Schieffer: Kennedy "made a difference"

As I watched Ted Kennedy's funeral yesterday, I thought of a book I read last week called "The Art of Racing in the Rain," in which the protagonist observes that no race has ever been won on the first turn, but many have ended there.

Ted Kennedy crashed and crashed again during the early turns of his life, but somehow he kept on going through the sorrows and tragedies over which he had no control - and the self-destructiveness over which he did.

And in the final laps, he won.

His children loved him, his contemporaries - even those who often opposed him - admired him, and those whose causes he championed, thanked him.

To what else can a man aspire?

His personal friend and sometime political foe, the longtime Republican leader Bob Dole, told me the day Kennedy died that what impressed him was "the Kennedy boys could have gone through life and never worked a day," but all of them did.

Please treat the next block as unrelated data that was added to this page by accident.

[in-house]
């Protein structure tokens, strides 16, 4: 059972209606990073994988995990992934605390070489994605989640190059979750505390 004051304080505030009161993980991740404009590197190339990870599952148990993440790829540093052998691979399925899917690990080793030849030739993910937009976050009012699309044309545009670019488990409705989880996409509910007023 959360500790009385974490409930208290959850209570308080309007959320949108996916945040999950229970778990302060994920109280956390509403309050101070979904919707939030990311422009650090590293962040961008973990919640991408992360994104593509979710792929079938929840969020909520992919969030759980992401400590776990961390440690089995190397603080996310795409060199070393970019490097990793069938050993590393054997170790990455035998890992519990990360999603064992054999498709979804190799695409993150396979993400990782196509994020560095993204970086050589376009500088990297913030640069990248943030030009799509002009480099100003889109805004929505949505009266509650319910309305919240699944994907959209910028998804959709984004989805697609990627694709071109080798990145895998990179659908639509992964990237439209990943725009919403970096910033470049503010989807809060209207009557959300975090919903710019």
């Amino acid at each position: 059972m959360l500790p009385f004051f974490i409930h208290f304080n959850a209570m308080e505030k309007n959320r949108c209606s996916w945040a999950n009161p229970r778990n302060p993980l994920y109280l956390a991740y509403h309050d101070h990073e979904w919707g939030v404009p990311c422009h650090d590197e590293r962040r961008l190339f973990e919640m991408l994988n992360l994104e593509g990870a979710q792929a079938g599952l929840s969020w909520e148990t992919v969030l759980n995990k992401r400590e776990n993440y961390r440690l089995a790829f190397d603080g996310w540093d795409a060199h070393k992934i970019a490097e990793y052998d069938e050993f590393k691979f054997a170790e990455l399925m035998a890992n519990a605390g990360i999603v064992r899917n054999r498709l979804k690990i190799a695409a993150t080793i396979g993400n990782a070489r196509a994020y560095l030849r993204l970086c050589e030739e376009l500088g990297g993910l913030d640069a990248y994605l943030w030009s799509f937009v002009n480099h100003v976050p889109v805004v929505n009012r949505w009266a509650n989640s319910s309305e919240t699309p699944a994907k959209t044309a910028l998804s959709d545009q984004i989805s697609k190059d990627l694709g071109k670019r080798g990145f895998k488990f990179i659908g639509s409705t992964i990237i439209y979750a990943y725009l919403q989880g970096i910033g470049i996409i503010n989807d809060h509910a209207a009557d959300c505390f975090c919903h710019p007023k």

The thousands of laws that he authored changed the lives of millions who were less fortunate, a legacy few could match.

In a sense he was the classic American hero - the imperfect man who was sorely tested and yet in that testing found a way to overcome personal flaws and go on to accomplish great things.

You didn't have to agree with his politics to appreciate what he achieved.

Ted Kennedy made a difference.

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    Bob Schieffer is a CBS News political contributor and former anchor of "Face The Nation," which he moderated for 24 years before retiring in 2015.